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Interview: Bad Andy, bad!
There was a period during the two-thousand-aughts when Bad Andy held spot as captain of Fresno's indie-rock team, fronting two bands (American Sloth and Pinkeye) that still make people's favorite ever lists. Since then he's moved away, moved back, bought a house, had a kid and dropped off the radar some. Now he's back with new songs and a new band (the Sunburns), and if the scensters aren't excited, I am.
The band plays this Saturday at Tokyo Garden with Blake Jones and the Trike Shop, Old Toy Trains (from L.A.) and Roadside Graveyard (from New Jersey). Here, we chat with Bad Andy — real name Andrew Bunnell — about the new crew, his old bandmates and how up-beat music can be smart.
Tell us about the Sunburns. Who plays what? How long have you been playing together? How'd y'all meet up?
I sing and play guitar, Curtis Messer plays bass, Phillip Bergstrom plays guitar, keyboards and sings and Derek Rosas plays drums. We've been a foursome for a few months. Curtis, Derek and I played as a trio a couple of times before that, and I always wanted to do something with Phillip. This is a very strong group of dudes.
Does this mean we're going to be seeing more of the band playing around?
I've been recording on and off the last couple of years, and probably have enough songs done for two records, which could see the light of day soon. Having a band breathes new life into songs I recorded two or three years ago, which is kind of backwards for me. Some of the songs are perfect for a four-piece band, but some need six or seven dudes, so we'll see if that ever happens. For now, we're very happy to play as much as possible.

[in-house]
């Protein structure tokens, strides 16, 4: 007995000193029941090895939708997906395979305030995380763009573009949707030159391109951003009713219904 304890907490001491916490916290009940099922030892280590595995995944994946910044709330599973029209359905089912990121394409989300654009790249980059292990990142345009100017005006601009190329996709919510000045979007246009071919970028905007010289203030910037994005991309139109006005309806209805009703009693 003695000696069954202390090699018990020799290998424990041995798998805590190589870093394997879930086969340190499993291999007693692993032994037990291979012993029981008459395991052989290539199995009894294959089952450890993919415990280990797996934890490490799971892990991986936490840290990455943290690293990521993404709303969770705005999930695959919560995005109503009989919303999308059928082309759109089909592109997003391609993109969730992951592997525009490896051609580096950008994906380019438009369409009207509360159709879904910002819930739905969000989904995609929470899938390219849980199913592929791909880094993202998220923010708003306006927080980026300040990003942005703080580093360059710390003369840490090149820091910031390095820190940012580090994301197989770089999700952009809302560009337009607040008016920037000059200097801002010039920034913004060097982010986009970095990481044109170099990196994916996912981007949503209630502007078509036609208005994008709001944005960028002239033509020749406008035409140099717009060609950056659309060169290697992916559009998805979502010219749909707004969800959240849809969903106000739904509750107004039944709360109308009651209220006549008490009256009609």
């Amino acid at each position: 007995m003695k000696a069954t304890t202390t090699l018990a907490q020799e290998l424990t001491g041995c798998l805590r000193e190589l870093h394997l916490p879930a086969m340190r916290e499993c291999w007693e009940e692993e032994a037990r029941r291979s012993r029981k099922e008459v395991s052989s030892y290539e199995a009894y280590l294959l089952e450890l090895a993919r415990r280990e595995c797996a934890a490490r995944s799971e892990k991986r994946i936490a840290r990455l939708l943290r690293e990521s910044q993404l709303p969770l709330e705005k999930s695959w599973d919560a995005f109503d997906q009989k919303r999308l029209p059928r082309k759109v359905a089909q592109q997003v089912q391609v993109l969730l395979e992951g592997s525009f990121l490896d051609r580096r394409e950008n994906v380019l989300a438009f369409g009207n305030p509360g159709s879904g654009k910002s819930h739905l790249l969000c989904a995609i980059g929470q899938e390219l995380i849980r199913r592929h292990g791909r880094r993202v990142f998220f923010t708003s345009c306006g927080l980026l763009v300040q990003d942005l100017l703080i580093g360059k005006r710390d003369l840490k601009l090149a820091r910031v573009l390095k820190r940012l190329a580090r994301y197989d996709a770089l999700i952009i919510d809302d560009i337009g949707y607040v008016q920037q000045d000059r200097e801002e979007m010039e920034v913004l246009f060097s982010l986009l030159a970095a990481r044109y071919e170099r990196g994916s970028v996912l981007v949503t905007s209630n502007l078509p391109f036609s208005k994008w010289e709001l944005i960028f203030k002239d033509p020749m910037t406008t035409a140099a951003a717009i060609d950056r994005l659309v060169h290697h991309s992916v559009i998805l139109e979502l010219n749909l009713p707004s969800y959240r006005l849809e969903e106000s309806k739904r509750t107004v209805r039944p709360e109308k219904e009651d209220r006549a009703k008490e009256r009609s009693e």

You've been in two iconic local bands. Stylistically and artistically, where do the Sunburns fit into what you've done in the past?
Maybe my influences and interests are a little more diverse now, but the new stuff is easily recognizable. Someone recently summed up everything I've done as, loud, fast and melodic, and I guess that fits. Since this material started out as a recording project, I've had more fun with arrangements and new instrumentation than before.
But it's still music you can dance to. What is your favorite dance-party music?
I've always liked more up-beat music. There's a misconception that up-beat music is somehow less smart or musically complex, and I disagree. There is definitely smart, danceable music out there. My favorite stuff to dance to is easily 80's new wave like XTC, New Order and the Talking Heads, and even more goth and darkwave stuff. Obviously my band doesn't really play that stuff though.
Aside from fronting bands, you're a pretty good hired gun. You play bass in Wheels of Fortune and gig with Jeremy Elvis Pierce's backing band. Would you play for anyone who asked?
I love playing in other peoples' bands sometimes even more than being upfront because often it's a lot less pressure. I've had some of the best times playing in No Cello, It'll Grow Back, Dylan Tidyman-Jones' band and, of course, Wheels of Fortune. I still do play with Jeremy Pierce and it has been an amazing experience for many years now. I would definitely consider playing with anyone who asked. I'm very, very expensive though.